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Lyme Disease in Dogs… Symptoms, expectations and costs!

Now with all the recent news press and attention lyme disease is getting today, most folks are quite aware of what Lyme disease is in humans, but did you know that it can also affect your dog too?

This is why…

We wanted to take a moment and discuss exactly what Lyme disease is, how it will affect your pet and what you can do to try and help you dog if in fact he or she ever does become infected with this disease.

So, without further ado, let’s dive right in.

Lyme Disease

First of all, this disease is not limited to dogs, cats or humans. This is why you should always be aware of ticks when out in the woods or hills whether they are on you, your dog or your cat!


Even horses and cattle might also suffer from this infection as well.  This is because, Lyme disease is caused by the bacteria Borrellia burgdorferi, which is carried in the saliva of the Ixodes species of tick.

Now the good news is…

That this tick must be attached for twelve hours before it can start to pump all that nasty bacteria into the blood, so as long as you get them quickly there is a fair chance you won’t become infected.

The problem is that…

This particular, bacteria can cross through various animal species and, as such, is accountable for the majority of tick related diseases worldwide. Animals can be carriers for the disease without ever having become sick, which makes isolating the disease all that much more difficult and nearly impossible to eliminate entirely.

Progression of the disease

When a human is bitten it is likely that clinical signs will be aches and pains, vomiting and a rash. When a dog is bitten it is not so obvious. The symptoms of Lyme disease in dog includes:

  • Aching joints and lethargy,

Which are subtle symptoms and which may not come on until weeks or even months after the infection begins.  Plus, because in many areas of the country where Lyme disease only occurs during the summer months, having your dog lie around a lot may not seem all that odd!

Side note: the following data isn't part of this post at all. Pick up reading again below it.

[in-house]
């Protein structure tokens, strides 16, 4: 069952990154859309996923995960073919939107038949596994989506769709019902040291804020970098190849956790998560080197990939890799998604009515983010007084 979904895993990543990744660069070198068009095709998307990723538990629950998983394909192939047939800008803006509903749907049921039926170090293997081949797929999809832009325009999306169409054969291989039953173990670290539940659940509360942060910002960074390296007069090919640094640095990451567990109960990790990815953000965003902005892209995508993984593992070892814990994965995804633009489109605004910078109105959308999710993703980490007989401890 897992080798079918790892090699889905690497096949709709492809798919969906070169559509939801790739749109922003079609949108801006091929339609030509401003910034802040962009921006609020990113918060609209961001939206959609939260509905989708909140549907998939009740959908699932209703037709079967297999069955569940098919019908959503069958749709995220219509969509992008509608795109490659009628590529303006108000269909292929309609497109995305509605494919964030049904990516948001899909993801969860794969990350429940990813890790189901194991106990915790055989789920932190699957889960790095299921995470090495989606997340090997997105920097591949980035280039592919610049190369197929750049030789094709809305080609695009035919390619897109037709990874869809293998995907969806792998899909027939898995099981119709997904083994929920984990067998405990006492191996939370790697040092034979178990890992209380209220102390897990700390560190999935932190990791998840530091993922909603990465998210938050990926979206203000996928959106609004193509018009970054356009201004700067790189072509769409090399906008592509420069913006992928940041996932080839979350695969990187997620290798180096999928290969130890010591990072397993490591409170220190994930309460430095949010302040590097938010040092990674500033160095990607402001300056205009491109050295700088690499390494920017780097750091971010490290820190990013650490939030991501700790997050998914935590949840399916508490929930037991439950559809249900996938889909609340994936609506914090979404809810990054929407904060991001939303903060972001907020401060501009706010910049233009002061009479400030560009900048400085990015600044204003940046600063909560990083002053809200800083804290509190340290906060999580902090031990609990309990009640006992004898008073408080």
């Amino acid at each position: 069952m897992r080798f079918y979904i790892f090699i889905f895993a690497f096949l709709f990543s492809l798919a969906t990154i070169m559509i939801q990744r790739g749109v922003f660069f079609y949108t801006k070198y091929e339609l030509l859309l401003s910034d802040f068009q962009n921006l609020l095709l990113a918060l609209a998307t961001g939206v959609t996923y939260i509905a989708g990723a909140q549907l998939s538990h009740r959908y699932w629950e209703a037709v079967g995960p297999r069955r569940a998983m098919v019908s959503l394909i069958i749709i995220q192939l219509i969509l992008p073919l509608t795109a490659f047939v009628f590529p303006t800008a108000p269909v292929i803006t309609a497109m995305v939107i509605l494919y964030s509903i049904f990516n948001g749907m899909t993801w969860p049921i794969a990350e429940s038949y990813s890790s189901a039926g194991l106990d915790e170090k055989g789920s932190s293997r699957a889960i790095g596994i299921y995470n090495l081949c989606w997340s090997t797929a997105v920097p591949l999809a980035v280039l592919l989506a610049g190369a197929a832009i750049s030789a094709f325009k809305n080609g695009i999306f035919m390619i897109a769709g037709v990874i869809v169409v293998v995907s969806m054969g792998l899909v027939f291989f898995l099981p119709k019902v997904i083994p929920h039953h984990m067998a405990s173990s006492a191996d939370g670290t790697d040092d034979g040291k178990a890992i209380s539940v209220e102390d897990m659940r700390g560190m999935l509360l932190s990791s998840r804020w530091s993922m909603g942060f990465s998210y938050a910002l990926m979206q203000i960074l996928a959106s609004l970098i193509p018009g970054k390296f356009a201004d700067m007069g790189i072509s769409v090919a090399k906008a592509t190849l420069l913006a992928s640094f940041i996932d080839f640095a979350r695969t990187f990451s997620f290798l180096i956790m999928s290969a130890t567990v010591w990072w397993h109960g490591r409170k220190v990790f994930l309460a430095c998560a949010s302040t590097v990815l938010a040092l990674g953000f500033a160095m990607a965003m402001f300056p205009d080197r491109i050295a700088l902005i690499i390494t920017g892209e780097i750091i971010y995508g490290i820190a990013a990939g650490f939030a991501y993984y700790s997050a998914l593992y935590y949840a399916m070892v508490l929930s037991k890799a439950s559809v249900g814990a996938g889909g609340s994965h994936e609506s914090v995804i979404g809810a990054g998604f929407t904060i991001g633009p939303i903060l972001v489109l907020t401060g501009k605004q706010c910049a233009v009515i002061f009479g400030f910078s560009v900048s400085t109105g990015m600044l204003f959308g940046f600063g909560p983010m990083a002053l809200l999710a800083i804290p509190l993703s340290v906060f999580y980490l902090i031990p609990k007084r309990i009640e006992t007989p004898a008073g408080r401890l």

There are tests however…

That will definitively tell you whether or not your dog has Lyme disease, it won’t tell you if they actually have it now, if they have recovered from it already or if they have simply been exposed the bacterium that causes it.

Or in other words…

The test for Lyme disease will not differentiate between suffering from or having been exposed to so starting treatment is the only option once the bacteria has been detected. The vet will be testing for Burgdorferi, the active ingredient in the blood that the deer tick and black-legged tick will leave behind.

When the Borrelia bacteria is detected…

In the lymph nodes is when your dog will start to present symptoms. Your Veterinarian will make the diagnosis of Canine Lyme Disease should the bacterium be present. They may then treat accordingly.

Veterinary medicine maintains…

That the best way to avoid this disease is through tick control and limiting the dog’s exposure to infected and disease causing bacteria to begin with.  So in this case, you can forget about fleas – ticks are the main reason you should always keep your pup’s coat protected with some medicated shampoo, an anti-flea collar or some other measures such as medications applied directly to the back of the neck. Ticks are horrifying.